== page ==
This article was originally published on Psych Central as an advance preview of my book on family scapegoating abuse (FSA), Rejected, Shamed, and Blamed. To comply with Amazon’s publishing requirements, I am no longer able to offer portions of my book for free online.
Visit my blog to see more articles on family scapegoating and childhood attachment.
Rebecca C. Mandeville, MA, MFT
2 comments / Add your comment below
What a terrific article! This is exactly what happened to me, the family scapegoat, as my mother punished me by casting me aside as her mother did to her (and is still doing so, having escalated the abuse to an even more cruel and damaging level that puts me in the bind of enduring it or risking financial destitution — but that is another story).
My mother made me the child who was/is irrelevant and needs nothing and so I grew up “the strong one,” entirely self-sufficient (as much as any child can be at any given age) and independent of everyone else.
My father, meanwhile, made me “the angry one” by projecting onto me his unresolved anger at being horribly abused by his tyrannical father. He teased a bit too far for a small child. I didn’t cry, I cried out. Of course, my siblings found this just too, too funny and made me their favorite wind-up toy — a lot of mocking/bullying while my mother went in to take her nap.
The “strong one” I fully embraced — to my detriment as an adult. The other, I rebelled against, which only fed my siblings’ antagonizing. I got out of the house, out of the town, and out of state as soon as I was old enough.
Then, something truly remarkable happened. I met a man who believed in me. He, too, had been neglected of love growing up. To the amazing fortune of both of us, we perfectly complemented each other in qualities, temperament, skills, etc. Our values and goals were the glue that gave us an unshakable bond and commitment to each other.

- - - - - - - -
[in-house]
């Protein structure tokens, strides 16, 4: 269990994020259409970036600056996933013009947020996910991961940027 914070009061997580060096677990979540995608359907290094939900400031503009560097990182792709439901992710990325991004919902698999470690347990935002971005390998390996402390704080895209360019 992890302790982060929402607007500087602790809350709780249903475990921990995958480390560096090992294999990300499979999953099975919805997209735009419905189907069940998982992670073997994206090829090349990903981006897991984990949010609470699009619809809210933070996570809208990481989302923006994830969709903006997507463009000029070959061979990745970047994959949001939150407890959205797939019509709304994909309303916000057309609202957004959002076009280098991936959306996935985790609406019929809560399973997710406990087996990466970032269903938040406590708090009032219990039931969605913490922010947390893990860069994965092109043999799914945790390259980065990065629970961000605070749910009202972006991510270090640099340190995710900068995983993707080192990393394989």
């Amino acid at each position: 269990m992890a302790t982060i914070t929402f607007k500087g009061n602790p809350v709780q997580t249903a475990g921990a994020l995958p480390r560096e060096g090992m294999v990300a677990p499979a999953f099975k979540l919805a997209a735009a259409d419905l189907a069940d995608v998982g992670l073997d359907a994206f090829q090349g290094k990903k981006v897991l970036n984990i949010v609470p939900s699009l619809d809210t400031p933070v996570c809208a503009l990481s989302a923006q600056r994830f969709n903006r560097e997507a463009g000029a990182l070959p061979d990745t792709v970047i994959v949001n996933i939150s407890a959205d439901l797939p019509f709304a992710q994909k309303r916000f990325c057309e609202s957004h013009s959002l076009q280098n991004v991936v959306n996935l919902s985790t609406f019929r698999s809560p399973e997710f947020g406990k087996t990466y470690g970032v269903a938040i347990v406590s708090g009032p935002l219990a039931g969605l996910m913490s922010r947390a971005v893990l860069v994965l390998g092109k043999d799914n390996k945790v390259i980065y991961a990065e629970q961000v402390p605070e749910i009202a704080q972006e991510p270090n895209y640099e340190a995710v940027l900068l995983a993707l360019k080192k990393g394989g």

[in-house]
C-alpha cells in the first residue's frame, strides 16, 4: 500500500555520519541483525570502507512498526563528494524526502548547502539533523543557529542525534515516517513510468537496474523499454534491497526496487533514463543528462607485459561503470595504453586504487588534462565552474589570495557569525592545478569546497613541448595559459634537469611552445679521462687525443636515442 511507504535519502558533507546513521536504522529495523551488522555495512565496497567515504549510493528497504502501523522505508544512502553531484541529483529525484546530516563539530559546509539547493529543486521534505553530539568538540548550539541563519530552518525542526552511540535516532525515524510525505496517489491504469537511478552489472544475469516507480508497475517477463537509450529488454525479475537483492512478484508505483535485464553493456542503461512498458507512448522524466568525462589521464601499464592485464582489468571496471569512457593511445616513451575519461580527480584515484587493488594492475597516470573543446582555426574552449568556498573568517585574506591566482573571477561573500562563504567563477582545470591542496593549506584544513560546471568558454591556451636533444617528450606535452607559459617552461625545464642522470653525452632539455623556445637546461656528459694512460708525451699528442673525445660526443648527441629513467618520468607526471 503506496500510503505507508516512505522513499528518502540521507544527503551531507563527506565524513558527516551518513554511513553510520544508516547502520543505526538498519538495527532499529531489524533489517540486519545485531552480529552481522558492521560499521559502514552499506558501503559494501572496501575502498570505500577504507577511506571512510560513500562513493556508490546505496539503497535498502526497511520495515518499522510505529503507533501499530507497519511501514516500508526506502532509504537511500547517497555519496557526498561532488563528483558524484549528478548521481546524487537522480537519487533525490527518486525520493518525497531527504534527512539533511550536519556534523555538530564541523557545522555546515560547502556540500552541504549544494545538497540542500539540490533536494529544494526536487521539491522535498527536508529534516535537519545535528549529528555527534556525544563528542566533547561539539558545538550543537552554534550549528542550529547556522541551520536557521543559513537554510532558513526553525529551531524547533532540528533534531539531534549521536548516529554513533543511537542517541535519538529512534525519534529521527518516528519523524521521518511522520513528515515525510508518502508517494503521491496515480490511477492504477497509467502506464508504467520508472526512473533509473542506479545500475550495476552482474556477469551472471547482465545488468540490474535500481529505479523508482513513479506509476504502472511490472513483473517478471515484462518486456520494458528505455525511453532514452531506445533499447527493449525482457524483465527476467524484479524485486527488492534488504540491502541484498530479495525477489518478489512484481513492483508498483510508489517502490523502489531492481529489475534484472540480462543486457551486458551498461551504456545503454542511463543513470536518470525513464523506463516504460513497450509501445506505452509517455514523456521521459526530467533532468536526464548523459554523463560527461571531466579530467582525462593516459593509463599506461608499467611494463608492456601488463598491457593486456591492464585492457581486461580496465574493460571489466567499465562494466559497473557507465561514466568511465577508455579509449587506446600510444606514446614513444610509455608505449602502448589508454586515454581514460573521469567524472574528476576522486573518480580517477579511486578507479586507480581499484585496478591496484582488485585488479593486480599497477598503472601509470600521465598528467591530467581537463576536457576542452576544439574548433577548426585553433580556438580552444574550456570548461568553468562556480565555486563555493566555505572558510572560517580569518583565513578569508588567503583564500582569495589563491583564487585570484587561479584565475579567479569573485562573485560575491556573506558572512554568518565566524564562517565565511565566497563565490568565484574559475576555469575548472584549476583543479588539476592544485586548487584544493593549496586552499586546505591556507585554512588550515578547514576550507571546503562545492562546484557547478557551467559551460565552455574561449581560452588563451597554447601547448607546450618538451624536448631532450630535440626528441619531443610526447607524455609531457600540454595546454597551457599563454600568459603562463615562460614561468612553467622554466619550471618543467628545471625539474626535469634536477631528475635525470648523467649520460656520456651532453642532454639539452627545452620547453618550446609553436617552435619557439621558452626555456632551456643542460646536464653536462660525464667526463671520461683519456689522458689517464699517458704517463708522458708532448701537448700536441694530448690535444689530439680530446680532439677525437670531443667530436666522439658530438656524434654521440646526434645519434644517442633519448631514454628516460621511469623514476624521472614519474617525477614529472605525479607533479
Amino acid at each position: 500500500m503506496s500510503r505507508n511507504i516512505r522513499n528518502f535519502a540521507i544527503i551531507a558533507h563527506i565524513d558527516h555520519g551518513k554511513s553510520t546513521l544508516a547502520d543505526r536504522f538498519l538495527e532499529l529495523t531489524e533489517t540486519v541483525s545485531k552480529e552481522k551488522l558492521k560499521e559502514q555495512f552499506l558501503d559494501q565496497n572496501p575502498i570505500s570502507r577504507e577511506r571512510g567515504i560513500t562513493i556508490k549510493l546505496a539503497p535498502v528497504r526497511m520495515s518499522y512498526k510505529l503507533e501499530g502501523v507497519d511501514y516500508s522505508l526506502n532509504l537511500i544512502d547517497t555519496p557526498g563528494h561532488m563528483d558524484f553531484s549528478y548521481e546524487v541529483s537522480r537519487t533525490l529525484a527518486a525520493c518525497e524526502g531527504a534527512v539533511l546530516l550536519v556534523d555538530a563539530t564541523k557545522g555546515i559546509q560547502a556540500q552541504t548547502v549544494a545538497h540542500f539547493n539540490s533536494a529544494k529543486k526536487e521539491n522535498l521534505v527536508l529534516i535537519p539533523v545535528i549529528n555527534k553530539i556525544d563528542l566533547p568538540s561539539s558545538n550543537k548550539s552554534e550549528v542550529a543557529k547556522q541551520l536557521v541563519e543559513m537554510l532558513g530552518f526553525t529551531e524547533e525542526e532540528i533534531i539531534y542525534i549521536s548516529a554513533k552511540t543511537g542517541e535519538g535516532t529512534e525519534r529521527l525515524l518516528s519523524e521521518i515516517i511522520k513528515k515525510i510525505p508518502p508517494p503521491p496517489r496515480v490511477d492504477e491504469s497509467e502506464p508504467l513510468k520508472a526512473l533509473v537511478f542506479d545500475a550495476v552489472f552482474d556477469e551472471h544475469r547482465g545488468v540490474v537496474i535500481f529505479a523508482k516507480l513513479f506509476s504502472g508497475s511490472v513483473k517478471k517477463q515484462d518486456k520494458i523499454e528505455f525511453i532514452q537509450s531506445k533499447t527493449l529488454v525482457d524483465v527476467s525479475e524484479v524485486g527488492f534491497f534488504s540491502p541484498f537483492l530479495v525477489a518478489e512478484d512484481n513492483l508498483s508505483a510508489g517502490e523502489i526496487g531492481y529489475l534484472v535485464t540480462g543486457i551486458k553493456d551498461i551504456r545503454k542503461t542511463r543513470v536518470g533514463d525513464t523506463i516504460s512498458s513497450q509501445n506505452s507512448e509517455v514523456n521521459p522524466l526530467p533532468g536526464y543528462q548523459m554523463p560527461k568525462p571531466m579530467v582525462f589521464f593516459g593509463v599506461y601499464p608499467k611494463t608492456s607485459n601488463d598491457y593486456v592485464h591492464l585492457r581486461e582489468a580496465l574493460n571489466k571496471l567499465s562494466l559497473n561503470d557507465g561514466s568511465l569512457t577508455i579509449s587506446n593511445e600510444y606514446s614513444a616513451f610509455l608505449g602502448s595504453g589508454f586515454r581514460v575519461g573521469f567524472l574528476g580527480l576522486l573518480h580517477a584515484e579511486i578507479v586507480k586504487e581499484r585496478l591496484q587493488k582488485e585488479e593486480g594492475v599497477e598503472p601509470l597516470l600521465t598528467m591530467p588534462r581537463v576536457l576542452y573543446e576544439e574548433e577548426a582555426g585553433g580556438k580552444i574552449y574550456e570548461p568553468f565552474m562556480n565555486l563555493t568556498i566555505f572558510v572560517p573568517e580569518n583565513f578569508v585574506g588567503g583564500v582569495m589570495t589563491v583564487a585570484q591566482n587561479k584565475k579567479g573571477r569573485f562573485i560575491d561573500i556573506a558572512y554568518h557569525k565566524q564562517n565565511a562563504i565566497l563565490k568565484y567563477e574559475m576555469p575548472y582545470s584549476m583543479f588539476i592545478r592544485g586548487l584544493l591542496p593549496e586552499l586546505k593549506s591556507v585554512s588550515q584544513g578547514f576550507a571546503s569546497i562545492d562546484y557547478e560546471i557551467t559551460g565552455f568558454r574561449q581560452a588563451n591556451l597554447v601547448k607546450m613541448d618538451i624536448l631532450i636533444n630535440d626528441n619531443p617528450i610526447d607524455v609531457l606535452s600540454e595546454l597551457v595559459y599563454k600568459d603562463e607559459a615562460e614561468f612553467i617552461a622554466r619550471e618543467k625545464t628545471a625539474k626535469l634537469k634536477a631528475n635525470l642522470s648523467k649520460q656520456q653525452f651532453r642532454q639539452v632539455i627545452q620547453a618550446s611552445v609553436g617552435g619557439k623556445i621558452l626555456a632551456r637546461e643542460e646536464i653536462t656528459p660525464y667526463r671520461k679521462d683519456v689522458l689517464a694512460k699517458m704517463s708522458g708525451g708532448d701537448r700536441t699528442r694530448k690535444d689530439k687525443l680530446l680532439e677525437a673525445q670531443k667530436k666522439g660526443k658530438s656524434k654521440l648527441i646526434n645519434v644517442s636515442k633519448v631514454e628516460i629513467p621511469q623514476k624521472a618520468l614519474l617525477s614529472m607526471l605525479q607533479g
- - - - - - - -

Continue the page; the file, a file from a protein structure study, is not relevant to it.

Though we did not know what it was we were doing, we effectively taught each other how to love — truly, deeply, unreservedly. With the faith we had in each other, both of us soared to unimaginable levels in happiness, professional success, enjoyment in life, contentment, and promise for the future. We each became the person we always dreamed we could be.
Sadly, I had him for only ten years when cancer took him from me. But, what he gave me will never leave me. It will, however, go underground, not strong enough to withstand my family in the wake of his death. (But, that, too, is another story for another time.)
The point is, now that I understand I have choices and what they are, I will not live the narrative they create of me, for that would mean abandoning the gifts of my marriage. I cherish these more than anything else in my life and continue to try to recapture that person I was, now that I have the knowledge and understanding of what my family had done to me and why.
This is why I truly value your work, your book, and these articles. You introduced me to FSA several years ago and set my life on a new, much better course. Thank you.
Hi Rae, what a stunning, tragic, yet uplifting and elevating story you have to share. I am deeply saddened to hear of the loss of your partner. I believe such life-changing and loving connections are eternal, and I do hope you continue to feel his presence and love for you today. Hearing stories like yours gives meaning to my own experiences as the ‘family scapegoat’ – So many FSA survivors/thrivers do seem to excel at making lemonade out of lemons – living well and going on to love ourselves and others is the ultimate ‘justice’ when there seems initially to be none…